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Title: Informative sequence-based models for fragment distributions in ChIP-seq, RNA-seq and ChIP-chip data
Author: Dyer, Nigel
ISNI:       0000 0004 2725 2523
Awarding Body: University of Warwick
Current Institution: University of Warwick
Date of Award: 2011
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Many high throughput sequencing protocols for RNA and DNA require that the polynucleic acid is fragmented so that the identity of a limited number of nucleic acids of one or both of the ends of the fragments can be determined by sequencing. The nucleic acid sequence allows the fragment to be located within the genome, and the fragment distribution can then be used for a variety of different purposes. In the case of DNA this includes identifying the locations where specific proteins are bound to the genome. In the case of RNA this includes quantifying the expression levels of different gene variants or transcripts. If the locations of the polynucleic acid fragments are partly determined by the underlying nucleic acid sequence this could bias any results derived from the data. Unfortunately, such sequence dependencies have already been observed in the distribution of both RNA and DNA fragments. Previous analyses of such data in order to reduce the bias have examined the role of regional characteristics such as GC bias, or the bias towards a specific sequence at the start of the fragments. This thesis introduces a new method for modelling the bias which considers the degree to which the nucleotide sequence affects the likelihood of a fragment originating at that location. This shows that there is often not a single bias characteristic, but multiple, alternative sequence biases that coexist within a single dataset. This also shows that the nucleotide sequence immediately proximal to the fragment also has a significant effect on the fragment likelihood. This new approach highlights characteristics that were previously hidden and provides a more powerful basis for correcting such bias. Multiple alternative sequence biases are observed when both RNA and DNA are fragmented, but the more detailed information provided by the new technique shows in detail how the characteristics are different for RNA and DNA and indicates that very different molecular mechanisms are responsible for the biases in the two processes. This thesis also shows how removing the effect of this bias in ChIP-seq experiments can reveal more subtle features of the distribution of the fragments. This can provide information on the nature of the binding between proteins and the DNA with per-nucleotide precision, revealed through the change in likelihood of the DNA fragmenting at each position in the binding site. It is also shown how the model fitting technique developed to analyse sequence bias can also be used to obtain additional information from the results of ChIP-chip experiments. The approach is used to find the nucleotide sequence preference of DNA binding proteins, and also the cooperative effects associated with binding at multiple binding sites in close proximity.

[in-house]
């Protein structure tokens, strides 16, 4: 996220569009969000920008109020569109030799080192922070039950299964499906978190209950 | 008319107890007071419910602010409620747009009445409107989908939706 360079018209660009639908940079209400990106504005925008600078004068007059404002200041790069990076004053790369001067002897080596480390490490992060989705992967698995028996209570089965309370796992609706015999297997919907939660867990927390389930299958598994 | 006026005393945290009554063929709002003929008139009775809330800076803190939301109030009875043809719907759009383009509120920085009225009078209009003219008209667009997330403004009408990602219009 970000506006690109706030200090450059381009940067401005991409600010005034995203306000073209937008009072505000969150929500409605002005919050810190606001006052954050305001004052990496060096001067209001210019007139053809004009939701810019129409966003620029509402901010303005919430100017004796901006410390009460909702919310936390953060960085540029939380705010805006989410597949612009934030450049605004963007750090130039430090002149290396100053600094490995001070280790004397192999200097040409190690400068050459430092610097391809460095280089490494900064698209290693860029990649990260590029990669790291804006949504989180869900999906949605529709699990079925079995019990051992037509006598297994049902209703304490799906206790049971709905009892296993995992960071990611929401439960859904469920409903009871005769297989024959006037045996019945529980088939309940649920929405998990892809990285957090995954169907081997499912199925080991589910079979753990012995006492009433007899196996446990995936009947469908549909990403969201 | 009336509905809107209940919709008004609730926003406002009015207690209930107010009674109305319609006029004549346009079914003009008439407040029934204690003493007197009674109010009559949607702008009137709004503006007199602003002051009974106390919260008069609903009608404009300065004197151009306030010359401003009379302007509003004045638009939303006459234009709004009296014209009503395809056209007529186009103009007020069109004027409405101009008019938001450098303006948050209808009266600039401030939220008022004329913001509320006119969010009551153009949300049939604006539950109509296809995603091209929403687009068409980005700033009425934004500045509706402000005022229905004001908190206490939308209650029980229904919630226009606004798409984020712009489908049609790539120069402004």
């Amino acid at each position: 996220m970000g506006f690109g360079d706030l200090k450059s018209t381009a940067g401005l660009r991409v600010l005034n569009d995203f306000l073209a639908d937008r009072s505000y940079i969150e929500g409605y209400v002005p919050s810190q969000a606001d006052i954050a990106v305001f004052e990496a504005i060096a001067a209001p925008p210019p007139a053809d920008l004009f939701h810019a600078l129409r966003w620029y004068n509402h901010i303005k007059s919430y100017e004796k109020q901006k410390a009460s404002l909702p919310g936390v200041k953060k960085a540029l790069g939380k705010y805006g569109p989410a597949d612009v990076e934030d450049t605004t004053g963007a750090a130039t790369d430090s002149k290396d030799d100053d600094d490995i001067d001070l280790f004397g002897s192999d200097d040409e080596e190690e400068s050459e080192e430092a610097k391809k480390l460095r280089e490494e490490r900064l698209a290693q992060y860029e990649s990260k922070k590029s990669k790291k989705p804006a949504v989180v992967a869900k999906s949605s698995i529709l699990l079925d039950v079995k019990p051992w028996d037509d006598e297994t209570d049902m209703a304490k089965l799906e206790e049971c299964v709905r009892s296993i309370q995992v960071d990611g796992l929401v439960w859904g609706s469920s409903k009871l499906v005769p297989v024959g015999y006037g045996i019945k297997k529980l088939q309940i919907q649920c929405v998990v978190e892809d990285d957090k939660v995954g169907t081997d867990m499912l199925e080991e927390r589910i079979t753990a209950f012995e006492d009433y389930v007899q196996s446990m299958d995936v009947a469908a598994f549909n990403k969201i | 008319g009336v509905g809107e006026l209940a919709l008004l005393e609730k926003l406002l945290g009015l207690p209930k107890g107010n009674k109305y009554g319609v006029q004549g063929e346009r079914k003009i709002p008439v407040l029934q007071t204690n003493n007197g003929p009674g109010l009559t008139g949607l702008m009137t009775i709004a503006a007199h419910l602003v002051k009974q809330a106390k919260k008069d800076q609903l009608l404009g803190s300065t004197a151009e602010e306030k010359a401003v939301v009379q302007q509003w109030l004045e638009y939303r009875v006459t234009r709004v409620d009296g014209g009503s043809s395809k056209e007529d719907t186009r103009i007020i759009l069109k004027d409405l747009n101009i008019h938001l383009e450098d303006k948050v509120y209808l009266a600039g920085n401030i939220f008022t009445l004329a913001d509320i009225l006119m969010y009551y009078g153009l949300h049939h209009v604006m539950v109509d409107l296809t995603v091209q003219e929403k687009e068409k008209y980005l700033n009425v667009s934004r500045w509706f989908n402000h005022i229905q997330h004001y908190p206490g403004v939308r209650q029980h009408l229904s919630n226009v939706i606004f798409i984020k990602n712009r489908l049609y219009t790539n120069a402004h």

Supervisor: Not available Sponsor: Engineering and Physical Sciences Research Council (EPSRC)
Qualification Name: Thesis (Ph.D.) Qualification Level: Doctoral
EThOS ID:  DOI: Not available
Keywords: QP Physiology